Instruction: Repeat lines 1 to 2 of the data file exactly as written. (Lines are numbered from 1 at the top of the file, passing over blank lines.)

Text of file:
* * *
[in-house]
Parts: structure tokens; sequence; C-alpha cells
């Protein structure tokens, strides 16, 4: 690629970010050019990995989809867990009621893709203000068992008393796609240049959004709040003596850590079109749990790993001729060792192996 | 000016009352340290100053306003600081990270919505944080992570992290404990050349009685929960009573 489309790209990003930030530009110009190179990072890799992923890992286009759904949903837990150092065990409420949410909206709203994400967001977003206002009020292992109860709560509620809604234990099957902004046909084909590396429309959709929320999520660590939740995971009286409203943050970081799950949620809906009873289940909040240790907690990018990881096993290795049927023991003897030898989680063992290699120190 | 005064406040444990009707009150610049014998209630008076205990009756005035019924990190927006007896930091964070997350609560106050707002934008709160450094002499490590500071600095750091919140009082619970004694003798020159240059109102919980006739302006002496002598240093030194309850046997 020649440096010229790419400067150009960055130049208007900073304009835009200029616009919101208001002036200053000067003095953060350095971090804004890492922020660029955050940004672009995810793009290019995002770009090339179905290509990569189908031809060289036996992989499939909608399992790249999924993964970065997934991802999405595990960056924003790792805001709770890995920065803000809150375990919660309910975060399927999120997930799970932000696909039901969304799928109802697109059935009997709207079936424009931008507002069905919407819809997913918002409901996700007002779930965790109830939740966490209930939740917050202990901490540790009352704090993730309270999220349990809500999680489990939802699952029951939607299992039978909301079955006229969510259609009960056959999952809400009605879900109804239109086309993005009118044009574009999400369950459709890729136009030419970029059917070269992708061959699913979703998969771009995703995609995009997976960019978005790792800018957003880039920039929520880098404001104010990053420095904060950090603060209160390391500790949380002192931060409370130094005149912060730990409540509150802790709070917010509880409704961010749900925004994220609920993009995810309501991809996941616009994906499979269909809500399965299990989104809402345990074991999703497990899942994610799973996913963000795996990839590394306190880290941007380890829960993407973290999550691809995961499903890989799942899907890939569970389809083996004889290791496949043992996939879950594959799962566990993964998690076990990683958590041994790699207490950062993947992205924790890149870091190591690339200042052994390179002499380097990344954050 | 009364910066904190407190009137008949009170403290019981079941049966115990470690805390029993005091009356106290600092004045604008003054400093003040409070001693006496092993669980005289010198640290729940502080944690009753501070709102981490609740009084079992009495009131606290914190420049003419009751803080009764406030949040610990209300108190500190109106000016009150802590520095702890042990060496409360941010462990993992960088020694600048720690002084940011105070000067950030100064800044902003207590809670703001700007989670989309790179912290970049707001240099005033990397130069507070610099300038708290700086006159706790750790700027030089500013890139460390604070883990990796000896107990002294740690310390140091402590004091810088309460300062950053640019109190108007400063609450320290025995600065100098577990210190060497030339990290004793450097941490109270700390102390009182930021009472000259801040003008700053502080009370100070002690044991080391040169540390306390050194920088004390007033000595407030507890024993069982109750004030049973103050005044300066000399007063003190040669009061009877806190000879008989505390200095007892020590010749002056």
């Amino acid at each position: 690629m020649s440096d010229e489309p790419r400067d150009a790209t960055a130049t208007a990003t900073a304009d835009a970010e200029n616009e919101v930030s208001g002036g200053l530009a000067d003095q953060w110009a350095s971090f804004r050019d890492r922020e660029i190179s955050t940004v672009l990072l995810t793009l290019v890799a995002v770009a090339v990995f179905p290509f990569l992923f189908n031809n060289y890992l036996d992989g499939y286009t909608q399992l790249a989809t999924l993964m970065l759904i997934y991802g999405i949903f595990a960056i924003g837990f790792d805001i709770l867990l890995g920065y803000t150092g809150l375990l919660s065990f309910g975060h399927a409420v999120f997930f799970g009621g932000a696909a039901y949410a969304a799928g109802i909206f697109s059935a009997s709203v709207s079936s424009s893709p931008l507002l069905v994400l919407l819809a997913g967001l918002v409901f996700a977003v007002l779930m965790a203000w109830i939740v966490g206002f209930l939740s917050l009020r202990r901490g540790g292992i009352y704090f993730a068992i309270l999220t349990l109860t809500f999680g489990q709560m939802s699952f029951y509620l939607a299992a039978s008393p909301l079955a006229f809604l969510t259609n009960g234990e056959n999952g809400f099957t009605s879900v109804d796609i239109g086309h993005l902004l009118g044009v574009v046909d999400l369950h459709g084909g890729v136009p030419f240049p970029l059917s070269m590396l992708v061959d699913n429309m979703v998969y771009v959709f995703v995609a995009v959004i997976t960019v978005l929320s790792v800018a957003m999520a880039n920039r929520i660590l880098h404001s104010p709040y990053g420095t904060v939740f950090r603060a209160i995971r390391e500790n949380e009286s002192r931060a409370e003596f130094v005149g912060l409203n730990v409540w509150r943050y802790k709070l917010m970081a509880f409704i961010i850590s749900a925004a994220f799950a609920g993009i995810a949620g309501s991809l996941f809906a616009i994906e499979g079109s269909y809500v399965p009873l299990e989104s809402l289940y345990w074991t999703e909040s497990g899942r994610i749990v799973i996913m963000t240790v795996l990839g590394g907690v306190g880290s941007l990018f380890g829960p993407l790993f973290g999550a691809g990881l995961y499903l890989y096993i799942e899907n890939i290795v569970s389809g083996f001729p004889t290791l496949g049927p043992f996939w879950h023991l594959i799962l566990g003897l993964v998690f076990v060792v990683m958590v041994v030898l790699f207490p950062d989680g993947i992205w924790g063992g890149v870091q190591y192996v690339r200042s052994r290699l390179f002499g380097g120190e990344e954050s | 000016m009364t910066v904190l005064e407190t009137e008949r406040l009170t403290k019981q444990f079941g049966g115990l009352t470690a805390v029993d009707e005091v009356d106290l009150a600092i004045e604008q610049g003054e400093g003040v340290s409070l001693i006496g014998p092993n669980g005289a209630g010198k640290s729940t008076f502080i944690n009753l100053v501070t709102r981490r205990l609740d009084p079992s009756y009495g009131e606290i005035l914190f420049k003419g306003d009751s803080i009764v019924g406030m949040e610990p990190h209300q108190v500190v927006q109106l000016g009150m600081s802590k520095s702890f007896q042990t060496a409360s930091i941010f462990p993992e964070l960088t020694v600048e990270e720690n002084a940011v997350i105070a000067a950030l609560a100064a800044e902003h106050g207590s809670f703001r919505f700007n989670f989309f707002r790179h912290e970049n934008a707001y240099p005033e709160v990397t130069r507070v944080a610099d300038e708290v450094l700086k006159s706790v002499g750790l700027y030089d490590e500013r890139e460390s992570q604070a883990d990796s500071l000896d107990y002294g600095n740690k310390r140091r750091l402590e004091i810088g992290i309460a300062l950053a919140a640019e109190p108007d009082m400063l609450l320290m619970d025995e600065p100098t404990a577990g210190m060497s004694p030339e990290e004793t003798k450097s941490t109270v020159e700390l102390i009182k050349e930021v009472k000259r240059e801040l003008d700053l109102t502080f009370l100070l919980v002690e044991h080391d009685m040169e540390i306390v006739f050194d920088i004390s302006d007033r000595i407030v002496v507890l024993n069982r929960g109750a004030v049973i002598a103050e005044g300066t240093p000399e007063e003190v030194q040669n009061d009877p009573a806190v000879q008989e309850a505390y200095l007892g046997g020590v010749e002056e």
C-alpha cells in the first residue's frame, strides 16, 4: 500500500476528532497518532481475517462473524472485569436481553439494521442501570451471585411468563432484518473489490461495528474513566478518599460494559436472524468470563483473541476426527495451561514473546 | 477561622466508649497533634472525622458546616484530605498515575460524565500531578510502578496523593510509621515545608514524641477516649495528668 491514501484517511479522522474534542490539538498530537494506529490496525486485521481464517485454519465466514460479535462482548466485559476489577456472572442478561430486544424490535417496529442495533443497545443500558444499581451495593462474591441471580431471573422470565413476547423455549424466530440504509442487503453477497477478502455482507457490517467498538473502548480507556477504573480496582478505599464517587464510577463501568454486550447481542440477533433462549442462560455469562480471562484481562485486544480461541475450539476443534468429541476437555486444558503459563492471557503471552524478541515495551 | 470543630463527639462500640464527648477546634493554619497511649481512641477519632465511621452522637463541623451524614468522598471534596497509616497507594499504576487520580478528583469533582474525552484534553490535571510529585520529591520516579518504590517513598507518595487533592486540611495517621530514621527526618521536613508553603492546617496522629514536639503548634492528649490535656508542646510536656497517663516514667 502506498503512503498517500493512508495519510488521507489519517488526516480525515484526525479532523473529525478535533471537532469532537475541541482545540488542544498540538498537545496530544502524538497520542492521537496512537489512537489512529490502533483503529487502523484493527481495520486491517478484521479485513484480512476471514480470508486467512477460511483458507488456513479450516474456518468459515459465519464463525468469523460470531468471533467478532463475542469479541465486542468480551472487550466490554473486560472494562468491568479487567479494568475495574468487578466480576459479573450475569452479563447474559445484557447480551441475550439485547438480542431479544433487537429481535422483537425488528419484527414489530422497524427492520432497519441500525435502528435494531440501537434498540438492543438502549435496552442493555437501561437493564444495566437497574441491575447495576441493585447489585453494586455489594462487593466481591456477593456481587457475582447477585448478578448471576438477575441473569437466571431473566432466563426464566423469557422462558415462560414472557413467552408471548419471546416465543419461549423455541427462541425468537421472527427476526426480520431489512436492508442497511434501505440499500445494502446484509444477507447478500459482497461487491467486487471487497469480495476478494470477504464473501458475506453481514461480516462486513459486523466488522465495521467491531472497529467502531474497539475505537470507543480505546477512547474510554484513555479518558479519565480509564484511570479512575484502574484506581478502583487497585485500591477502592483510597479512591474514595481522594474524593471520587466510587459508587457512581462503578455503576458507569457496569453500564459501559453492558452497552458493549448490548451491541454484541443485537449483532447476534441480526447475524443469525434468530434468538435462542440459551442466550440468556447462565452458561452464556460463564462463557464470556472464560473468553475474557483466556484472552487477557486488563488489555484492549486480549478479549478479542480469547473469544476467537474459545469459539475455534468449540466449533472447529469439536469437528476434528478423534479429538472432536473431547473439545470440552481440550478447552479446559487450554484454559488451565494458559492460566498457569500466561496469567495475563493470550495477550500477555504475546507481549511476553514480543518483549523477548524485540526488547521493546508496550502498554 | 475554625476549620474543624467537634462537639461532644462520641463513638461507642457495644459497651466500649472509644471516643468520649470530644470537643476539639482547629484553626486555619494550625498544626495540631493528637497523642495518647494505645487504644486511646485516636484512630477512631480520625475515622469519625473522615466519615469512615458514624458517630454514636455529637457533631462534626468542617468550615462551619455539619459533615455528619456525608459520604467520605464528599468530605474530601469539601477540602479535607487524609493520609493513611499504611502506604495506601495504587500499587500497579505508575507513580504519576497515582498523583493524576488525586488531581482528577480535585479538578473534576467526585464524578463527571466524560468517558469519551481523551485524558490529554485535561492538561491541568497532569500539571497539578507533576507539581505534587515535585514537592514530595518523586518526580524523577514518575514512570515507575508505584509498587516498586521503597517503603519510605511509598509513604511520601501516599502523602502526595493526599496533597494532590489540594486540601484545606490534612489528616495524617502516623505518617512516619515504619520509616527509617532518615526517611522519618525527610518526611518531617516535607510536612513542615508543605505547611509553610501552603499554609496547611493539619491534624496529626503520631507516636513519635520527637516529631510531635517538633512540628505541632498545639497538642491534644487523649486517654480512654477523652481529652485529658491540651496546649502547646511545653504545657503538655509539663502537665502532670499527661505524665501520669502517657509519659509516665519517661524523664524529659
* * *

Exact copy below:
[in-house]
Parts: structure tokens; sequence; C-alpha cells